South Africans send close to R3 billion funds via eWallet
CAPE TOWN – Consumers in South Africa’s top economic hubs continue sending the most money via eWallet services, as the country leans more towards being a cashless society.
FNB said in a statement on Tuesday that Gauteng outperformed all the provinces by sending over 42 percent of eWallet funds during the 2019 festive period.
Completing the top three was KwaZulu-Natal with 12 percent and Western Cape with 7 percent. In total, the bank’s customers sent nearly R3 billion worth of eWallet funds over the festive season, recording a 20 percent spike in comparison to the same time in 2018.
Gauteng alone accounted for more than R1bn worth of eWallet transactions followed by KwaZulu-Natal with over R300m and Cape Town with close to R200m.
FNB consumer chief executive, Christoph Nieuwoudt said the bank was extremely impressed that consumers continued to use the most efficient ways to send money to family and friends. “It comes as no surprise that Gauteng took the lead in send-money transactions as it’s known as the country’s economic hub and has a highly economically active population.”
This further demonstrates how safe and convenient the service is to our customers, Nieuwoudt said.
The global shift towards a cashless society presents a huge opportunity for mobile wallets, with millions of people using this payment method. Mobile wallets wiped out the need for carrying money while reducing the chances of theft or losing currency.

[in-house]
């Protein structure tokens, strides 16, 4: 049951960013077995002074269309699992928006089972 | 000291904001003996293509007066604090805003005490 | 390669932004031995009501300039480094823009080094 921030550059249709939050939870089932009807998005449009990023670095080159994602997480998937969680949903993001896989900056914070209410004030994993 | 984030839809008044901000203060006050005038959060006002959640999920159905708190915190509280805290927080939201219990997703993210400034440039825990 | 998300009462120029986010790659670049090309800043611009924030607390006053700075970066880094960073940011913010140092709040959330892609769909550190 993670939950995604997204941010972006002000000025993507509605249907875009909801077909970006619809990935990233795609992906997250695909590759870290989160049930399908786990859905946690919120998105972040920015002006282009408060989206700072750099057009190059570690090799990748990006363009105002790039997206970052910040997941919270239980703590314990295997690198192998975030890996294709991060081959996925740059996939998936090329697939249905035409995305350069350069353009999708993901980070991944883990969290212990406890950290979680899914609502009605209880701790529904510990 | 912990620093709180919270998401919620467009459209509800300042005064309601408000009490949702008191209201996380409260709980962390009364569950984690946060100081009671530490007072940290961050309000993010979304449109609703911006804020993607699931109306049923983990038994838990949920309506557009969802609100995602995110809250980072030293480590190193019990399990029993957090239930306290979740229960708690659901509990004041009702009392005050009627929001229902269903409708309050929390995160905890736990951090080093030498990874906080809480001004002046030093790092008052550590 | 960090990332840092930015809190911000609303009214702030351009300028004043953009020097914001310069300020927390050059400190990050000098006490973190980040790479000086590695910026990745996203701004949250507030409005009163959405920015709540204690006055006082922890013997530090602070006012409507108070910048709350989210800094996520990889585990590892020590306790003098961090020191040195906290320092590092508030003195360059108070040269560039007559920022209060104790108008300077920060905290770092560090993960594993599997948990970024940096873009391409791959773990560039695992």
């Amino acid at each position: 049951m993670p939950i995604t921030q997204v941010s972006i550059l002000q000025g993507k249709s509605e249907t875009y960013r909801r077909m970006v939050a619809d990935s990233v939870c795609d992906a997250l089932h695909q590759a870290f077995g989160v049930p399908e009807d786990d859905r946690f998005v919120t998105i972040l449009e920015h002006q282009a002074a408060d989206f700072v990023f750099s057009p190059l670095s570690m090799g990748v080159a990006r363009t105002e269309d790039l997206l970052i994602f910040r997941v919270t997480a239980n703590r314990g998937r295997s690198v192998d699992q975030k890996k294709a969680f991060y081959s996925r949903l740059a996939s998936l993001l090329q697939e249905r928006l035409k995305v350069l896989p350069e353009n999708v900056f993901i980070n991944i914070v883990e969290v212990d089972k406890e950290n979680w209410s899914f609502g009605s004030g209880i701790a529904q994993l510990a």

These conveniences are expected to continue driving the impressive market growth, in both consumer and the business segment.
According to data gathered by LearnBonds.com, the entire mobile wallets market is set to become one $1trn worth industry this year, growing by a massive 36.5 percent year on year. The strong rising trend is forecast to continue in the following years with the entire market reaching $2.1trn value.
Leading online international money transfer company WorldRemit predicts that 2020 will be the year of intra-African remittances.
The World Bank already estimates that migrant workers within Africa send remittances in excess of $14 billion dollars each year, and in 2018 intra-African remittances represented 20 percent of global remittance flows according to Ecobank Group.